Tuesday, September 2, 2014
My Account  | Login
Nashua;82.0;http://forecast.weather.gov/images/wtf/small/skc.png;2014-09-02 17:17:03
Wednesday, June 18, 2014

Nashua adopts ordinance to give local businesses an advantage

NASHUA – It was nearly 10 years ago that Mike Francoeur lost a bid to supply Nashua High School North with jerseys for the track and field program, but Francoeur remembers the details like it was yesterday.

Nashua had just opened its new high school, and Francoeur, owner of M&N Sports on Bridge Street, was in the hunt to supply the athletic programs with gear for the fall, winter and spring seasons. ...

Sign up to continue

Print subscriber?    Sign up for Full Access!

Please sign up for as low as 36 cents per day to continue viewing our website.

Digital subscribers receive

  • Unlimited access to all stories from nashuatelegraph.com on your computer, tablet or smart phone.
  • Access nashuatelegraph.com, view our digital edition or use our Full Access apps.
  • Get more information at nashuatelegraph.com/fullaccess
Sign up or Login

NASHUA – It was nearly 10 years ago that Mike Francoeur lost a bid to supply Nashua High School North with jerseys for the track and field program, but Francoeur remembers the details like it was yesterday.

Nashua had just opened its new high school, and Francoeur, owner of M&N Sports on Bridge Street, was in the hunt to supply the athletic programs with gear for the fall, winter and spring seasons.

Francoeur won a contract worth $16,000 to outfit the school’s football team, but when the bids were opened to provide uniforms for the track and field and cross country programs, a company out of Boston beat him by 16 cents.

The sting of losing the job to an out-of-state firm still lingers. But for Francoeur and other local business owners, a new measure passed last week by Nashua’s Board of Aldermen could help give them the edge when it comes to awarding city business in the future.

Aldermen passed a measure Tuesday that creates a preference for giving contracts and jobs to local businesses when they’re offering a price that’s close to a competitor without any substantial presence in Nashua.

The ordinance was put forward by Ward 9 Alderman Ken Siegel, who said previously that M&N’s experience in the bidding process was one of the factors that inspired him to pen the legislation.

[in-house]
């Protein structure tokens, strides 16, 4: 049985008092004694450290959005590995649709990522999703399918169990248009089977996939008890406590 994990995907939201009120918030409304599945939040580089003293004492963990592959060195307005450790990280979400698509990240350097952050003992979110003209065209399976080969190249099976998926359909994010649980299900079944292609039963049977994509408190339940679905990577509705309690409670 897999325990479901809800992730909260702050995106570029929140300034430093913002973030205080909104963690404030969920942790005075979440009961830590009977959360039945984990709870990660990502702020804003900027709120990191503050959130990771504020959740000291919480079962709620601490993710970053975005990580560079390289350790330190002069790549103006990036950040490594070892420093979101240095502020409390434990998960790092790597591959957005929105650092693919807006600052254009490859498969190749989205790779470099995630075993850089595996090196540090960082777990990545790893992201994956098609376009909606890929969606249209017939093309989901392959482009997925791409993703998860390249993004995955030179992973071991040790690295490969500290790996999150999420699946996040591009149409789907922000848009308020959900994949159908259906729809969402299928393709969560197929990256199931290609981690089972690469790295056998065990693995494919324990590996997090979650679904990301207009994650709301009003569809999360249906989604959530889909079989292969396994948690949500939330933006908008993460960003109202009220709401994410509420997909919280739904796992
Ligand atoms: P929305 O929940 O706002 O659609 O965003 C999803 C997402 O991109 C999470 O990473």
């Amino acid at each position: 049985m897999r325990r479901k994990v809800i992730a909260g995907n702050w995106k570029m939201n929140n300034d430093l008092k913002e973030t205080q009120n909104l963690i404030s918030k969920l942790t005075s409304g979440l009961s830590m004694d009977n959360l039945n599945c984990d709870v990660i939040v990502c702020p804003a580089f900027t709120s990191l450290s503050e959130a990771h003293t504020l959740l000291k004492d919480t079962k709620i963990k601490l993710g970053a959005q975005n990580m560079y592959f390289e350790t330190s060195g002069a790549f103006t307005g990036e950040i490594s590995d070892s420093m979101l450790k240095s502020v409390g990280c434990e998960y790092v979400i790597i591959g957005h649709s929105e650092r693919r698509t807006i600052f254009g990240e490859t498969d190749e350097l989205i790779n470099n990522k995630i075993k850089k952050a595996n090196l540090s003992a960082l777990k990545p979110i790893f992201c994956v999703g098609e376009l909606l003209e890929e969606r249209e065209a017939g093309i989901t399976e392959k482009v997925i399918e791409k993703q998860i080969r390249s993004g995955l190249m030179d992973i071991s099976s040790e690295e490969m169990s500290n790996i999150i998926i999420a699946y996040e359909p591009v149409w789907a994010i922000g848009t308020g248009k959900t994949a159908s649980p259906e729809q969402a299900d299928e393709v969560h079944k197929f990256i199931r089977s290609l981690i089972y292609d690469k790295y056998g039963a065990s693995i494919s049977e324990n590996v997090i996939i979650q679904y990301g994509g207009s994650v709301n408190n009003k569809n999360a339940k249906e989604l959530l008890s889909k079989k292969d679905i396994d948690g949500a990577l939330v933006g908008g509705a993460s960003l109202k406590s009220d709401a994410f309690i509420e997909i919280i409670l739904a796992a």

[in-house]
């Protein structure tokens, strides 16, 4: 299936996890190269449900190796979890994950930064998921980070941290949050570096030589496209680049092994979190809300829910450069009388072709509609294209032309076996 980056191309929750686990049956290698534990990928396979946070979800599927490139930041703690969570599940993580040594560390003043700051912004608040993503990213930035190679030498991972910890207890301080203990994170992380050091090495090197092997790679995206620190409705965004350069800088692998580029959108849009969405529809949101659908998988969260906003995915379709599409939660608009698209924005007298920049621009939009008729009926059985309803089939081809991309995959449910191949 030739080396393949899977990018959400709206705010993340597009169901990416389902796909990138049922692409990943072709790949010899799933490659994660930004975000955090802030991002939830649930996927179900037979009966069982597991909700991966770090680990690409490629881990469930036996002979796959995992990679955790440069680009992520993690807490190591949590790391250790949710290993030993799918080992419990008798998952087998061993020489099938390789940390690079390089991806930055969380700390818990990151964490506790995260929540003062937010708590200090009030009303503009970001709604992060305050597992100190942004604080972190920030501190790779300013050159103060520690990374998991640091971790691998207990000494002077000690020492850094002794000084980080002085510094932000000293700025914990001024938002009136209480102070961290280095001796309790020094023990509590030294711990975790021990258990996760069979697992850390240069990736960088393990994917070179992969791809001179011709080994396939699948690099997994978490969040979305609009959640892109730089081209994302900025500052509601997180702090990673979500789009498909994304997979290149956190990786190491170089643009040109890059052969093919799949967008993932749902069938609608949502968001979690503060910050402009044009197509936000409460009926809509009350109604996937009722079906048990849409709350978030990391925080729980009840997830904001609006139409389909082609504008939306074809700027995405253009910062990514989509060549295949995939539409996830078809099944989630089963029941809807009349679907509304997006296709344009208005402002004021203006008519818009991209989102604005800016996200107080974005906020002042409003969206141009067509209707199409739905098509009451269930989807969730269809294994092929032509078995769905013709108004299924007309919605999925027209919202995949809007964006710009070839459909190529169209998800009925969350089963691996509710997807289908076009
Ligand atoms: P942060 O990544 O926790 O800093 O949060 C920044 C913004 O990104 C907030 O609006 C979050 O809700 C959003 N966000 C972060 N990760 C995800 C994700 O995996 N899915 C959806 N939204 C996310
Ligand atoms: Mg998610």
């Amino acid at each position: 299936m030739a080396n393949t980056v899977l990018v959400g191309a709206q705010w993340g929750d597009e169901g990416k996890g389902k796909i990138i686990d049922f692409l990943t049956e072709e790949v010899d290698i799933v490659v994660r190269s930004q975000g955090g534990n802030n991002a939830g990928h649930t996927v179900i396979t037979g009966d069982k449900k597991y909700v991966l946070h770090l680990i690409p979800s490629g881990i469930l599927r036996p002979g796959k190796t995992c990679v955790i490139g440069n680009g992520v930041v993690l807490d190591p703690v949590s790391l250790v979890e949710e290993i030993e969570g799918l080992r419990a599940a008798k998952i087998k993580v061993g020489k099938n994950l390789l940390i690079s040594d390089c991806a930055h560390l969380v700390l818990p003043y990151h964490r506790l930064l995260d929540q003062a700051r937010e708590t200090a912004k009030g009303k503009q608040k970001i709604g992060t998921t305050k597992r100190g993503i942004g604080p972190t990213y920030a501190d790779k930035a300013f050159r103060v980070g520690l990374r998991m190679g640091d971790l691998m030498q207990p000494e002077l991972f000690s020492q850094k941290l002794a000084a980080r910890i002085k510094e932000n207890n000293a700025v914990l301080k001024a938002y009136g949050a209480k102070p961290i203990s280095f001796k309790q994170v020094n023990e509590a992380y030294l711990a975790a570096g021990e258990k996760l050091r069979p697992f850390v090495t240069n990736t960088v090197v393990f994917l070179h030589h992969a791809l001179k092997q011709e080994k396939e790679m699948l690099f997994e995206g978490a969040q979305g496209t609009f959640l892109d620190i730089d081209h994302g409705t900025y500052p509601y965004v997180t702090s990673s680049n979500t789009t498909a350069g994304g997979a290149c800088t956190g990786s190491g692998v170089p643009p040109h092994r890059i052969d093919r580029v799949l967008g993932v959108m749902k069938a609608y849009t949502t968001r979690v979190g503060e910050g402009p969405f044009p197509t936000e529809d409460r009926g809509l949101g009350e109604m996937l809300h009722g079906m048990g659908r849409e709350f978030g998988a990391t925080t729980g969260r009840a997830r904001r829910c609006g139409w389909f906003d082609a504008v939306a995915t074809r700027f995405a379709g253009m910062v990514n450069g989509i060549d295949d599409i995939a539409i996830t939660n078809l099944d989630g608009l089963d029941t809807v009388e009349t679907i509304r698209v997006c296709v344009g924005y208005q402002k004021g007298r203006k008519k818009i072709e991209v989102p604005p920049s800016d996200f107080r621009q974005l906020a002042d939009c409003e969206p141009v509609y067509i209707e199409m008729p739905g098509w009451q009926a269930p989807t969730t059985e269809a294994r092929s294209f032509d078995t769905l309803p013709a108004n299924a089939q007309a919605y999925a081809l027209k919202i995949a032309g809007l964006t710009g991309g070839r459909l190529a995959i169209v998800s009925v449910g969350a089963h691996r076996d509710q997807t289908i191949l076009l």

After watching a contract slip away by a margin of mere pennies, Francoeur said he was pleased to see an ordinance pass that will give city officials more leeway to support local businesses.

“It’s all people that work here in the community,” he said. “They spend their money in the community. It’s jobs for people in the community, the whole bit.”

The ordinance applies to all requests for bids, proposals or quotes for the purchase of goods or services. It also applies to concession contracts.

For contracts and services
valued at less than $10,000, the ordinance states that local companies will be preferred, as long as their bids were not more than 5 percent higher than the lowest bid received from a competitor.

The threshold drops slightly when contracts are valued at $10,000 or more. In such cases, local companies get preferential treatment when their bids are within at least 3 percent of the lowest bid from a competitor.

The ordinance defines “local” companies as those that “conduct substantial business” from a location in the city, employ a substantial number of Nashua residents, or are principally owned by residents of Nashua. The city also can grant businesses a local preference when they are “otherwise believed to bring substantial benefit” to Nashua’s local economy.

“The idea was not to somehow create some exclusion zone and hurt businesses that are an advantage for the city of Nashua, and I think that was nicely covered in there,” Siegel said last week.

The ordinance stipulates that local preference for bidders or products may be given only when there is no sacrifice or loss in quality, performance, or service. It does not apply if federal funds will be used, or if state funds will be used that are governed by regulations that prohibit a local preference.

If identical bids are received from local businesses for goods or services valued at $10,000 or more, the city’s purchasing manager is instructed to draw lots in public to choose the winner.

The ordinance passed unanimously last week after being reworked at a series of committee meetings. Siegel thanked Alderman-at-Large Brian McCarthy on Tuesday for helping him to amend the legislation along the way.

“I think this is a great example of constructive disagreement and ultimately something better coming out,” Siegel said.

Francoeur said he believes the preference will be an incentive for businesses thinking about setting up in Nashua.

“You have to do business locally,” he said. “It’s a good idea for our community. It’s better for everybody.”

Jim Haddadin can be reached at 594-6589 or jhaddadin@nashua
telegraph.com. Also, follow Haddadin on Twitter (@Telegraph_JimH).